Monsters from other dimensions are a staple of B-movies. The Millennium Falcon flies through hyperspace to get from planet to planet in Star Wars. The theory of relativity describes our universe as being made up of a four-dimensional spacetime.
Ideas of dimensions and higher dimensions show up frequently in popular culture and are extremely important in science.
But what, exactly, does it mean to have four dimensions?
Dimension is a surprisingly complicated mathematical concept. Here, we will look at the basics of how we go from zero dimensions to the kind of higher dimensional spaces prevalent in science and science fiction.
The Single Point
We start with a lowly, single point. A mathematical point has zero dimension — it has no length, area, or volume. We cannot say too much about a single point on its own. However, points are the fundamental building blocks of geometry — more interesting spaces and structures are made out of uncountably many points related to each other in some way.
Now we look at something more interesting. The basic one dimensional space is a line, extending out infinitely in both directions, as indicated by the arrows on the left and right ends:
Whenever we are working with a space like a line, or the higher dimensional spaces we will be looking at later, we want to have a way to describe where we are in the space. So, we need a system of coordinates describing the positions of all the points on our line.
Here is where the idea of a number line will be useful to us. We assign a fixed point in the middle of the line to be our origin, or zero, point, choose a fixed unit length, and then identify each point on the line with its distance in our fixed units from the zero point, with points to the right of the origin being positive, and points to the left being negative:
By turning our line into a number line like this, we can say where any point is on the line by referring to its number.
This gives us an idea of what it means for a line to be one-dimensional. We only need one number, or coordinate, to describe where we are.
Much of geometry depends on being able to find the distance between two points in a space. On a line, we can describe the distance between any two points using their numbers by subtracting the smaller number from the larger number. The points represented by 2 and 4 are two units away from each other — 4 – 2 = 2.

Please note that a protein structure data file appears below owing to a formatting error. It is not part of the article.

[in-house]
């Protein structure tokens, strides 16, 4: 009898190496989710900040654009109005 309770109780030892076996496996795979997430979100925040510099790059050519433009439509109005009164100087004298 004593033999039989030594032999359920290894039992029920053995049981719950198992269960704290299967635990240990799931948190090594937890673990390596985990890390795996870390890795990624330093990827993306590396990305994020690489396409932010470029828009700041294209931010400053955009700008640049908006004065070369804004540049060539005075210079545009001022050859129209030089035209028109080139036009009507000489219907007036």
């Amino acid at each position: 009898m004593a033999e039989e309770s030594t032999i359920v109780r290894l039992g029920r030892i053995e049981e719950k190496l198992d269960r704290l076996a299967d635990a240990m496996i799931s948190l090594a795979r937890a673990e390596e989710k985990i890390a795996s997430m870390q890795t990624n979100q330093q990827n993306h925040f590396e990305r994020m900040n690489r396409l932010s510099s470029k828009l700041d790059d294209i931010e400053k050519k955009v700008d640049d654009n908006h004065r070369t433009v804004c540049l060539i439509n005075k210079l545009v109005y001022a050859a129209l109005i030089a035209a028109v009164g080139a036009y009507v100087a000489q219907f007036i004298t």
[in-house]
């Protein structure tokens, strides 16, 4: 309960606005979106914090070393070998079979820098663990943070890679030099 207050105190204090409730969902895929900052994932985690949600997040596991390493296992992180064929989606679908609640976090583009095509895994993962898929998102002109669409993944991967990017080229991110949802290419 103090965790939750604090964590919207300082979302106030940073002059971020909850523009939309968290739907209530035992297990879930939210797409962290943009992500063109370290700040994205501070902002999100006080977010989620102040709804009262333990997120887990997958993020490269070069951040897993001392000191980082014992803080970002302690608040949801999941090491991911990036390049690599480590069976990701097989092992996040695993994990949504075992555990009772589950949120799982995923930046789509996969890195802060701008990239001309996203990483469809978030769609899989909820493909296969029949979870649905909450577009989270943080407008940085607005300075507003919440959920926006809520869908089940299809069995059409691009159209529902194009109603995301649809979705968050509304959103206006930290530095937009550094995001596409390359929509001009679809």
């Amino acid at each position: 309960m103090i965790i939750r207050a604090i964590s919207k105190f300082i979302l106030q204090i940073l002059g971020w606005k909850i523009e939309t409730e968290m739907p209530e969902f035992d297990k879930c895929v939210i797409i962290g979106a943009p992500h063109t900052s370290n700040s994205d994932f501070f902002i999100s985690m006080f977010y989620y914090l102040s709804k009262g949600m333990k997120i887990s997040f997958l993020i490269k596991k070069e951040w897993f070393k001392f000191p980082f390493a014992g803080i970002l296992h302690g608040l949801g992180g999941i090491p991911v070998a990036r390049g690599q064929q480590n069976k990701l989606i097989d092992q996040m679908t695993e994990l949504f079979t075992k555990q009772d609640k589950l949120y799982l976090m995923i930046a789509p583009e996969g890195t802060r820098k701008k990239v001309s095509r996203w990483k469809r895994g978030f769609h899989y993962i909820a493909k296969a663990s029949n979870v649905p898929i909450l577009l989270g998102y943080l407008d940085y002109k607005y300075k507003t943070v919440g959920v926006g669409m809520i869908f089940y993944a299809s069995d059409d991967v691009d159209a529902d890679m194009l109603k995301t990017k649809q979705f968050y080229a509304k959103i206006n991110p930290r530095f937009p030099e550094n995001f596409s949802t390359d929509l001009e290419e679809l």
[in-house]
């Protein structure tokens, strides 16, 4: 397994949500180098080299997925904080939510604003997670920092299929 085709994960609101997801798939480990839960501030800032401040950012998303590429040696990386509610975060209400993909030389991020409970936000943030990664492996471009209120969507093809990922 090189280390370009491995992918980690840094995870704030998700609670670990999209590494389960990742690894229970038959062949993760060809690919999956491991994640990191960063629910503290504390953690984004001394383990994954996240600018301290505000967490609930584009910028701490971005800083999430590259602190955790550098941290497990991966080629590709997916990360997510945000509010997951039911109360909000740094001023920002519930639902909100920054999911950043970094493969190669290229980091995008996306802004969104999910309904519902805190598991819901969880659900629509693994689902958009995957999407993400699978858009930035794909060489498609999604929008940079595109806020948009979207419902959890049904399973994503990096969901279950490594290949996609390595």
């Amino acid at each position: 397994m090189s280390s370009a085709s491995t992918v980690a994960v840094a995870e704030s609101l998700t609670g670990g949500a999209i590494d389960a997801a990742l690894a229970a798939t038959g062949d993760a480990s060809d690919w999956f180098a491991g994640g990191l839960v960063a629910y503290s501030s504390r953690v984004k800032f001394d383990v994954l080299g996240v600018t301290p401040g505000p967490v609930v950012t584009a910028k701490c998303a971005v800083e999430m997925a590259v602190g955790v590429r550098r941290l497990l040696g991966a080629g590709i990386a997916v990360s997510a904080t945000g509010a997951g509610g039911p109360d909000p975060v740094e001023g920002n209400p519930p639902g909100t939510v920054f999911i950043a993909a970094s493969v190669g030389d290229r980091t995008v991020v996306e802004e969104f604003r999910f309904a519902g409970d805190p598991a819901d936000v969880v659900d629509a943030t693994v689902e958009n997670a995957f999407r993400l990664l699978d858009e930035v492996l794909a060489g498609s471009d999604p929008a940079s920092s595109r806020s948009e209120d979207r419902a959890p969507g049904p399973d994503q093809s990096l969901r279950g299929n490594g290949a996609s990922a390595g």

Number lines are perfect for representing quantities where we are considering only a single variable — time, incomes, temperatures, anything that can be represented by a scaled quantity.
Before we move on to higher dimensions, there are a couple important subsets of the number line to look at.
First, a set that looks somewhat boring in our one dimensional case, but that will be much cooler in higher dimensions: the set of points that are all one unit away from the origin. On a line, there are only two such points: -1 and 1:
This set is that is just two disconnected points. We can think of this set then as being zero-dimensional.
The second important subset is the unit interval, or the collection of numbers between 0 and 1:
The unit interval is a line segment — a small, bounded piece of the line with a finite length. The unit interval has a length of 1 unit.
Now we look at the basic two-dimensional space: the plane. We form a plane by placing two lines, or axes, at right angles to each other:
As with the line, we want to set up a system of coordinates so that we can describe where points are in the plane. To do this, we turn both of our axes into number lines, with the origin of our coordinate system being the point where the two lines intersect:
Now we can describe where any point in the plane is using two coordinates: one number for where the point is relative to the horizontal axis, and one number for where the point is relative to the vertical axis. These coordinates are usually written as an ordered pair — two numbers in parentheses, separated by a comma. The first number is the horizontal coordinate, and the second number is the vertical coordinate:
This is a big reason we think of the plane as being two-dimensional: I need two numbers, and only two numbers, to describe where a point lies in the plane.
As with the line, we want to find the distance between two points. On a line this was very simple – we just subtracted the smaller point from the larger point. On a plane, things are a little more complicated. We will try to find the distance between two points: (2,1) and (1,3). This distance is the length of the line segment connecting those points:
The trick to finding the length of that line is to realise that we can draw in two other lines, making a right triangle:
The advantage of this is that we can pretty easily measure the lengths of the two new sides of our triangle. The length of the horizontal side is the difference of the horizontal coordinates: 2 – 1 = 1. The length of the vertical side is similarly the difference of the vertical coordinates: 3 – 1 = 2.